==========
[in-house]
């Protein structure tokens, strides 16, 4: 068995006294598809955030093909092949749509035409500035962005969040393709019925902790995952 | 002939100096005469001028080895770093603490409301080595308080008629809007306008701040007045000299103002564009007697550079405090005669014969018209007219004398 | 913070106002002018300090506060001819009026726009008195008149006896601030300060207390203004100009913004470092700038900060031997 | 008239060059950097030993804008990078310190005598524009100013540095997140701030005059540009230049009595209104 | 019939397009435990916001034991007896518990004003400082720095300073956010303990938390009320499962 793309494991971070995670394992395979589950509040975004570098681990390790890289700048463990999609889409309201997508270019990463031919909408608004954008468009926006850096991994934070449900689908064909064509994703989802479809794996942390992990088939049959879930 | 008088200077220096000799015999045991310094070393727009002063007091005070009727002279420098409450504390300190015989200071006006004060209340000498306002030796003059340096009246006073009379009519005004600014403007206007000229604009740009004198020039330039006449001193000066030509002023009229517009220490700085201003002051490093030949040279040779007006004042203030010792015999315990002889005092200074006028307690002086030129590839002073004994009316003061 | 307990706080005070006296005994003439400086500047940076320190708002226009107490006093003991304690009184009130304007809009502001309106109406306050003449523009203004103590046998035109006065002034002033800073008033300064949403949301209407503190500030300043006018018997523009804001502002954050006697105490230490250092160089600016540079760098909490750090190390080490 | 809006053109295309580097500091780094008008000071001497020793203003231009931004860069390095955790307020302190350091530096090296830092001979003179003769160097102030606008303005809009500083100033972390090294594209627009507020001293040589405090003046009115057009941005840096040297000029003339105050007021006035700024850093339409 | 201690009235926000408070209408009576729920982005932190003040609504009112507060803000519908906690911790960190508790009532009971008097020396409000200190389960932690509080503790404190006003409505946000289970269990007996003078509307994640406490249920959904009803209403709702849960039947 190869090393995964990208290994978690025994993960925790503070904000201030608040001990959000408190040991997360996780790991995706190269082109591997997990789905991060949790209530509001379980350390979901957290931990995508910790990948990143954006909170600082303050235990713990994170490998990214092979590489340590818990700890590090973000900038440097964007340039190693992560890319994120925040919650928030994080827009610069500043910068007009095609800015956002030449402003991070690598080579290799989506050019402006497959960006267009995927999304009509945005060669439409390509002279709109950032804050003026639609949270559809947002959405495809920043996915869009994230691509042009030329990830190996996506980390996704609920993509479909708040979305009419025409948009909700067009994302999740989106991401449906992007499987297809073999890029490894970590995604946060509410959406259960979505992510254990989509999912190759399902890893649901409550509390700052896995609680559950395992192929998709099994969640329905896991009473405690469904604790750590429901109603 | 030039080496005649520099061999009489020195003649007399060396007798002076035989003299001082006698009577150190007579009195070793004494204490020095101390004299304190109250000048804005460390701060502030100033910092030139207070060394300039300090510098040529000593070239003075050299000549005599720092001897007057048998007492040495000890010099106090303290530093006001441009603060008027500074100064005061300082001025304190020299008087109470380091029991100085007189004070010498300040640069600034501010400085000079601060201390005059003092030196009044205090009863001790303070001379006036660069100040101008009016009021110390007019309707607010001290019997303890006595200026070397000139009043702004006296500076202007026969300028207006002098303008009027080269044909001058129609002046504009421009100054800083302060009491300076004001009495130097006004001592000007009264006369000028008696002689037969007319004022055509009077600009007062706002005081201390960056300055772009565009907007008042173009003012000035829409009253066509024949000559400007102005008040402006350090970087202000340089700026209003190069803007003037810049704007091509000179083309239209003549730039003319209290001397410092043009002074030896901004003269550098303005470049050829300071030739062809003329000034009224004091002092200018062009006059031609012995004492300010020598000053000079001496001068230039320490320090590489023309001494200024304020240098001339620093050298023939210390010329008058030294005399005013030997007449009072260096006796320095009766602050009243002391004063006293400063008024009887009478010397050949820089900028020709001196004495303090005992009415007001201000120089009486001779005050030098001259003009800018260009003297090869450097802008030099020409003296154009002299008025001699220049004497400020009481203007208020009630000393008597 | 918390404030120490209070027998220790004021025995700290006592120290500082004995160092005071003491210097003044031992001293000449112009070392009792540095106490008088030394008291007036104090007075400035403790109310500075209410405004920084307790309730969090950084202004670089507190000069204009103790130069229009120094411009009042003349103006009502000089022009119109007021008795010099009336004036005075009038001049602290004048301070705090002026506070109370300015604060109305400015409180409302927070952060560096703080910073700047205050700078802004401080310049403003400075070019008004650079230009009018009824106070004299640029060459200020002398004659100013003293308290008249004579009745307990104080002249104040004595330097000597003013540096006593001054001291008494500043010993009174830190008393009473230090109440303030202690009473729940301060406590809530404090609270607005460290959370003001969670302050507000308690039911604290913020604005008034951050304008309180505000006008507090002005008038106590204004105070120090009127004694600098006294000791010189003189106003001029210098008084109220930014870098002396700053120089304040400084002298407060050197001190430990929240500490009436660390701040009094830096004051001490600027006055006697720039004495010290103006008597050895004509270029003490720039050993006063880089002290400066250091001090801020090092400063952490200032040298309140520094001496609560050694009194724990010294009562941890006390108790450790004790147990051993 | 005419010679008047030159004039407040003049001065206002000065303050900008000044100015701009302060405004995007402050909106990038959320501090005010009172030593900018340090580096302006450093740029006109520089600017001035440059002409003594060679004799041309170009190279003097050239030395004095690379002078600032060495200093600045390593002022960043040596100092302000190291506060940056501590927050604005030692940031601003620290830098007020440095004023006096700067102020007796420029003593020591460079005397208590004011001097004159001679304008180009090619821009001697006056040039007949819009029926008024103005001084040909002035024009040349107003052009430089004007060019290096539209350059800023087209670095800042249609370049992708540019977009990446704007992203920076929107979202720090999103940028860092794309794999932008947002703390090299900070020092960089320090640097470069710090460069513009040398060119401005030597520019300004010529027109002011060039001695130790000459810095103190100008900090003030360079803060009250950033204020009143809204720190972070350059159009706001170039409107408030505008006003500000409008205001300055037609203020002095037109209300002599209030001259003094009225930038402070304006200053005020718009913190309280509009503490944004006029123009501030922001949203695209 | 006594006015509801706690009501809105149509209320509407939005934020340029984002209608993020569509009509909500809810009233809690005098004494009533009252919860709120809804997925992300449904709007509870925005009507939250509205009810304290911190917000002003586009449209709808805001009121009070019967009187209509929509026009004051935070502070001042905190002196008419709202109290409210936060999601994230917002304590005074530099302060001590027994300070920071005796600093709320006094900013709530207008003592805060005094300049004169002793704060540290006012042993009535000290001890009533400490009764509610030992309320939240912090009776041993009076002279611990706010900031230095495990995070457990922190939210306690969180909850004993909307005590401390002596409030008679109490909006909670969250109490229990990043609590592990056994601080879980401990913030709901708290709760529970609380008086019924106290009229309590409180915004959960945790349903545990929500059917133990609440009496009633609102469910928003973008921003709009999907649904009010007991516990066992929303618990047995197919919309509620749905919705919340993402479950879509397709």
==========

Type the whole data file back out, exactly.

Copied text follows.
[in-house]
């Protein structure tokens, strides 16, 4: 068995006294598809955030093909092949749509035409500035962005969040393709019925902790995952 | 002939100096005469001028080895770093603490409301080595308080008629809007306008701040007045000299103002564009007697550079405090005669014969018209007219004398 | 913070106002002018300090506060001819009026726009008195008149006896601030300060207390203004100009913004470092700038900060031997 | 008239060059950097030993804008990078310190005598524009100013540095997140701030005059540009230049009595209104 | 019939397009435990916001034991007896518990004003400082720095300073956010303990938390009320499962 793309494991971070995670394992395979589950509040975004570098681990390790890289700048463990999609889409309201997508270019990463031919909408608004954008468009926006850096991994934070449900689908064909064509994703989802479809794996942390992990088939049959879930 | 008088200077220096000799015999045991310094070393727009002063007091005070009727002279420098409450504390300190015989200071006006004060209340000498306002030796003059340096009246006073009379009519005004600014403007206007000229604009740009004198020039330039006449001193000066030509002023009229517009220490700085201003002051490093030949040279040779007006004042203030010792015999315990002889005092200074006028307690002086030129590839002073004994009316003061 | 307990706080005070006296005994003439400086500047940076320190708002226009107490006093003991304690009184009130304007809009502001309106109406306050003449523009203004103590046998035109006065002034002033800073008033300064949403949301209407503190500030300043006018018997523009804001502002954050006697105490230490250092160089600016540079760098909490750090190390080490 | 809006053109295309580097500091780094008008000071001497020793203003231009931004860069390095955790307020302190350091530096090296830092001979003179003769160097102030606008303005809009500083100033972390090294594209627009507020001293040589405090003046009115057009941005840096040297000029003339105050007021006035700024850093339409 | 201690009235926000408070209408009576729920982005932190003040609504009112507060803000519908906690911790960190508790009532009971008097020396409000200190389960932690509080503790404190006003409505946000289970269990007996003078509307994640406490249920959904009803209403709702849960039947 190869090393995964990208290994978690025994993960925790503070904000201030608040001990959000408190040991997360996780790991995706190269082109591997997990789905991060949790209530509001379980350390979901957290931990995508910790990948990143954006909170600082303050235990713990994170490998990214092979590489340590818990700890590090973000900038440097964007340039190693992560890319994120925040919650928030994080827009610069500043910068007009095609800015956002030449402003991070690598080579290799989506050019402006497959960006267009995927999304009509945005060669439409390509002279709109950032804050003026639609949270559809947002959405495809920043996915869009994230691509042009030329990830190996996506980390996704609920993509479909708040979305009419025409948009909700067009994302999740989106991401449906992007499987297809073999890029490894970590995604946060509410959406259960979505992510254990989509999912190759399902890893649901409550509390700052896995609680559950395992192929998709099994969640329905896991009473405690469904604790750590429901109603 | 030039080496005649520099061999009489020195003649007399060396007798002076035989003299001082006698009577150190007579009195070793004494204490020095101390004299304190109250000048804005460390701060502030100033910092030139207070060394300039300090510098040529000593070239003075050299000549005599720092001897007057048998007492040495000890010099106090303290530093006001441009603060008027500074100064005061300082001025304190020299008087109470380091029991100085007189004070010498300040640069600034501010400085000079601060201390005059003092030196009044205090009863001790303070001379006036660069100040101008009016009021110390007019309707607010001290019997303890006595200026070397000139009043702004006296500076202007026969300028207006002098303008009027080269044909001058129609002046504009421009100054800083302060009491300076004001009495130097006004001592000007009264006369000028008696002689037969007319004022055509009077600009007062706002005081201390960056300055772009565009907007008042173009003012000035829409009253066509024949000559400007102005008040402006350090970087202000340089700026209003190069803007003037810049704007091509000179083309239209003549730039003319209290001397410092043009002074030896901004003269550098303005470049050829300071030739062809003329000034009224004091002092200018062009006059031609012995004492300010020598000053000079001496001068230039320490320090590489023309001494200024304020240098001339620093050298023939210390010329008058030294005399005013030997007449009072260096006796320095009766602050009243002391004063006293400063008024009887009478010397050949820089900028020709001196004495303090005992009415007001201000120089009486001779005050030098001259003009800018260009003297090869450097802008030099020409003296154009002299008025001699220049004497400020009481203007208020009630000393008597 | 918390404030120490209070027998220790004021025995700290006592120290500082004995160092005071003491210097003044031992001293000449112009070392009792540095106490008088030394008291007036104090007075400035403790109310500075209410405004920084307790309730969090950084202004670089507190000069204009103790130069229009120094411009009042003349103006009502000089022009119109007021008795010099009336004036005075009038001049602290004048301070705090002026506070109370300015604060109305400015409180409302927070952060560096703080910073700047205050700078802004401080310049403003400075070019008004650079230009009018009824106070004299640029060459200020002398004659100013003293308290008249004579009745307990104080002249104040004595330097000597003013540096006593001054001291008494500043010993009174830190008393009473230090109440303030202690009473729940301060406590809530404090609270607005460290959370003001969670302050507000308690039911604290913020604005008034951050304008309180505000006008507090002005008038106590204004105070120090009127004694600098006294000791010189003189106003001029210098008084109220930014870098002396700053120089304040400084002298407060050197001190430990929240500490009436660390701040009094830096004051001490600027006055006697720039004495010290103006008597050895004509270029003490720039050993006063880089002290400066250091001090801020090092400063952490200032040298309140520094001496609560050694009194724990010294009562941890006390108790450790004790147990051993 | 005419010679008047030159004039407040003049001065206002000065303050900008000044100015701009302060405004995007402050909106990038959320501090005010009172030593900018340090580096302006450093740029006109520089600017001035440059002409003594060679004799041309170009190279003097050239030395004095690379002078600032060495200093600045390593002022960043040596100092302000190291506060940056501590927050604005030692940031601003620290830098007020440095004023006096700067102020007796420029003593020591460079005397208590004011001097004159001679304008180009090619821009001697006056040039007949819009029926008024103005001084040909002035024009040349107003052009430089004007060019290096539209350059800023087209670095800042249609370049992708540019977009990446704007992203920076929107979202720090999103940028860092794309794999932008947002703390090299900070020092960089320090640097470069710090460069513009040398060119401005030597520019300004010529027109002011060039001695130790000459810095103190100008900090003030360079803060009250950033204020009143809204720190972070350059159009706001170039409107408030505008006003500000409008205001300055037609203020002095037109209300002599209030001259003094009225930038402070304006200053005020718009913190309280509009503490944004006029123009501030922001949203695209 | 006594006015509801706690009501809105149509209320509407939005934020340029984002209608993020569509009509909500809810009233809690005098004494009533009252919860709120809804997925992300449904709007509870925005009507939250509205009810304290911190917000002003586009449209709808805001009121009070019967009187209509929509026009004051935070502070001042905190002196008419709202109290409210936060999601994230917002304590005074530099302060001590027994300070920071005796600093709320006094900013709530207008003592805060005094300049004169002793704060540290006012042993009535000290001890009533400490009764509610030992309320939240912090009776041993009076002279611990706010900031230095495990995070457990922190939210306690969180909850004993909307005590401390002596409030008679109490909006909670969250109490229990990043609590592990056994601080879980401990913030709901708290709760529970609380008086019924106290009229309590409180915004959960945790349903545990929500059917133990609440009496009633609102469910928003973008921003709009999907649904009010007991516990066992929303618990047995197919919309509620749905919705919340993402479950879509397709």